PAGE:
The sitesaml enable command exposes the Authentication tab on each site’s Settings page in the Tableau Server web UI. After you configure the server to support site SAML, you can continue to Configure SAML for a site to work through the settings on the Authentication tab.

The pending-changes apply command displays a prompt to let you know this will restart Tableau Server if the server is running. The prompt displays even if the server is stopped, but in that case there is no restart. You can suppress the prompt using the --ignore-prompt option, but this does not change the restart behavior. For more information, see tsm pending-changes apply.

If you want to review the commands and settings that will be carried out when you run pending-changes apply, you can run the following command first:

tsm pending-changes list --config-only

Configure SAML for a site

This section takes you through the configuration steps that appear on the Authentication page in the Tableau Server web UI. In a self-hosted Tableau Server installation, this page appears only when support for site-specific SAML is enabled at the server level. It is enabled by default in Tableau Online.

Note: To complete this process, you will also need the documentation your IdP provides. Look for topics that refer to configuring or defining a service provider for a SAML connection, or adding an application.

Step 1: Export metadata from Tableau

To create the SAML connection between Tableau Server and your IdP, you need to exchange required metadata between the two services. To get metadata from Tableau Server, do either of the following steps. See the IdP’s SAML configuration documentation to confirm the correct option.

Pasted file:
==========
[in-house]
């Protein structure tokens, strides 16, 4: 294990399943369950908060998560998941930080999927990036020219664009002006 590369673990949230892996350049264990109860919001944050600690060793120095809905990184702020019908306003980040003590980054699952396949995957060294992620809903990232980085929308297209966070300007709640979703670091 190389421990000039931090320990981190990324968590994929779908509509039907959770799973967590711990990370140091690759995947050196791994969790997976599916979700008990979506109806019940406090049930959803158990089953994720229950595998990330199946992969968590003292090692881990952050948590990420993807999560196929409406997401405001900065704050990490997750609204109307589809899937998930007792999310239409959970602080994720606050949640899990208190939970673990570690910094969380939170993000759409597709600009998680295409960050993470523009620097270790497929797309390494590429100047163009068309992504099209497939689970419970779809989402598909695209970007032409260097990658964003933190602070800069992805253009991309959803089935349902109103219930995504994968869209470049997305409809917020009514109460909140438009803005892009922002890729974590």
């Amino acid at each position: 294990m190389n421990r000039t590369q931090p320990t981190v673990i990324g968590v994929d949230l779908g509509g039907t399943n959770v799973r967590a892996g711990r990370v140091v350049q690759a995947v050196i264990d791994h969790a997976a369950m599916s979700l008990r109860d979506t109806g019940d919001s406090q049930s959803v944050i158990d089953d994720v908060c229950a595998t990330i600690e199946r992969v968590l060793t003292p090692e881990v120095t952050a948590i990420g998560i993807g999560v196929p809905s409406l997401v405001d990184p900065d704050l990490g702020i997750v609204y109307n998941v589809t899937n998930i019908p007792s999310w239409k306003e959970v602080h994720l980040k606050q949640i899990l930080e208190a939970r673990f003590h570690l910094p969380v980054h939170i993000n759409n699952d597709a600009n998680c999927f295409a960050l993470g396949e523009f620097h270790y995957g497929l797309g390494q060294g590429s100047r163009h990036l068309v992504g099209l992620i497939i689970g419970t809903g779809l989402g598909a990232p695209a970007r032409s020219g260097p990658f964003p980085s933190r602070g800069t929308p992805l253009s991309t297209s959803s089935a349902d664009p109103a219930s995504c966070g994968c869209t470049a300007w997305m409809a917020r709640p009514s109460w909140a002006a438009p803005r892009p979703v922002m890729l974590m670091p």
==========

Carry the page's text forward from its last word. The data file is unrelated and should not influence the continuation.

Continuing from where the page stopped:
• Select Export metadata to download an XML file that contains the Tableau Server SAML entity ID, Assertion Consumer Service (ACS) URL, and X.509 certificate.

    The entity ID is site-specific, and based on the server-wide entity ID that you specified when you enabled site SAML on the server. For example, if you specified https://tableau_server, you might see the following entity ID for the site:

    https://tableau_server/samlservice/public/sp/metadata?alias=48957410-9396-430a-967c-75bdb6e002a0

    You cannot modify the site-specific entity ID or ACS URL that Tableau generates.

  • Select Download signing and encryption certificate if your IdP expects the required information in a different way. For example, if it wants you to enter the Tableau Server entity ID, ACS URL, and X.509 certificate in separate locations.

    The following image has been edited to show that these settings are the same in Tableau Online and Tableau Server.

Steps 2 and 3: External steps

For Step 2, to import the metadata you exported in step 1, sign in to your IdP account, and use the instructions provided by the IdP’s documentation to submit the Tableau Server metadata.

For Step 3, the IdP’s documentation will guide you also in how to provide metadata to a service provider. It will instruct you to download a metadata file, or it will display XML code. If it displays XML code, copy and paste the code into a new text file, and save the file with a .xml extension.

Step 4: Import IdP metadata to the Tableau site

On the Authentication page in Tableau Server, import the metadata file that you downloaded from the IdP or configured manually from XML it provided.

Step 5: Match attributes

Attributes contain authentication, authorization, and other information about a user. In the Identity Provider (IdP) Assertion Name column, provide the attributes that contain the information Tableau Server requires.